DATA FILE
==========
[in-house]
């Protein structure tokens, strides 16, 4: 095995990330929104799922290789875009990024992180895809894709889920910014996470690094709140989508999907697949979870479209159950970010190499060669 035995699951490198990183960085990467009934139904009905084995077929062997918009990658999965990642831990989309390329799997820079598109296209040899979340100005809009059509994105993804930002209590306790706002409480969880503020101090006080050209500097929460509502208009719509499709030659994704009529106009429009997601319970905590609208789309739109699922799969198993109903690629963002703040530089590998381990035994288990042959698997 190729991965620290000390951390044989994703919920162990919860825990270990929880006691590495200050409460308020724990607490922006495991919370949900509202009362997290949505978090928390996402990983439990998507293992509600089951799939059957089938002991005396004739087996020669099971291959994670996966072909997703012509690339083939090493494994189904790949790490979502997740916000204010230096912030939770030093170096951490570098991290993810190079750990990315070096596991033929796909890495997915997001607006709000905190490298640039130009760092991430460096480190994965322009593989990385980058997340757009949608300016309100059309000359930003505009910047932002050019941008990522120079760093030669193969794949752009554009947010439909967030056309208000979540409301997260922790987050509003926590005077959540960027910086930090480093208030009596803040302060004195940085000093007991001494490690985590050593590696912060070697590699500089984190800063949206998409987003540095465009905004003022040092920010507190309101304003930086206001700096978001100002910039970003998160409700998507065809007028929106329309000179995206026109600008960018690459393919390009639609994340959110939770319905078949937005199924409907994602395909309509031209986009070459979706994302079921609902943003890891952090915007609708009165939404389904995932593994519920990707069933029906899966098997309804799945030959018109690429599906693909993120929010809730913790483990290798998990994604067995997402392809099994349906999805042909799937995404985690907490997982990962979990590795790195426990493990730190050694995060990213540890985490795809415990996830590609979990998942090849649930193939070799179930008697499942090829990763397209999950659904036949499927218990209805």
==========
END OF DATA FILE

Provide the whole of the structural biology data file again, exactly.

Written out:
[in-house]
């Protein structure tokens, strides 16, 4: 095995990330929104799922290789875009990024992180895809894709889920910014996470690094709140989508999907697949979870479209159950970010190499060669 035995699951490198990183960085990467009934139904009905084995077929062997918009990658999965990642831990989309390329799997820079598109296209040899979340100005809009059509994105993804930002209590306790706002409480969880503020101090006080050209500097929460509502208009719509499709030659994704009529106009429009997601319970905590609208789309739109699922799969198993109903690629963002703040530089590998381990035994288990042959698997 190729991965620290000390951390044989994703919920162990919860825990270990929880006691590495200050409460308020724990607490922006495991919370949900509202009362997290949505978090928390996402990983439990998507293992509600089951799939059957089938002991005396004739087996020669099971291959994670996966072909997703012509690339083939090493494994189904790949790490979502997740916000204010230096912030939770030093170096951490570098991290993810190079750990990315070096596991033929796909890495997915997001607006709000905190490298640039130009760092991430460096480190994965322009593989990385980058997340757009949608300016309100059309000359930003505009910047932002050019941008990522120079760093030669193969794949752009554009947010439909967030056309208000979540409301997260922790987050509003926590005077959540960027910086930090480093208030009596803040302060004195940085000093007991001494490690985590050593590696912060070697590699500089984190800063949206998409987003540095465009905004003022040092920010507190309101304003930086206001700096978001100002910039970003998160409700998507065809007028929106329309000179995206026109600008960018690459393919390009639609994340959110939770319905078949937005199924409907994602395909309509031209986009070459979706994302079921609902943003890891952090915007609708009165939404389904995932593994519920990707069933029906899966098997309804799945030959018109690429599906693909993120929010809730913790483990290798998990994604067995997402392809099994349906999805042909799937995404985690907490997982990962979990590795790195426990493990730190050694995060990213540890985490795809415990996830590609979990998942090849649930193939070799179930008697499942090829990763397209999950659904036949499927218990209805």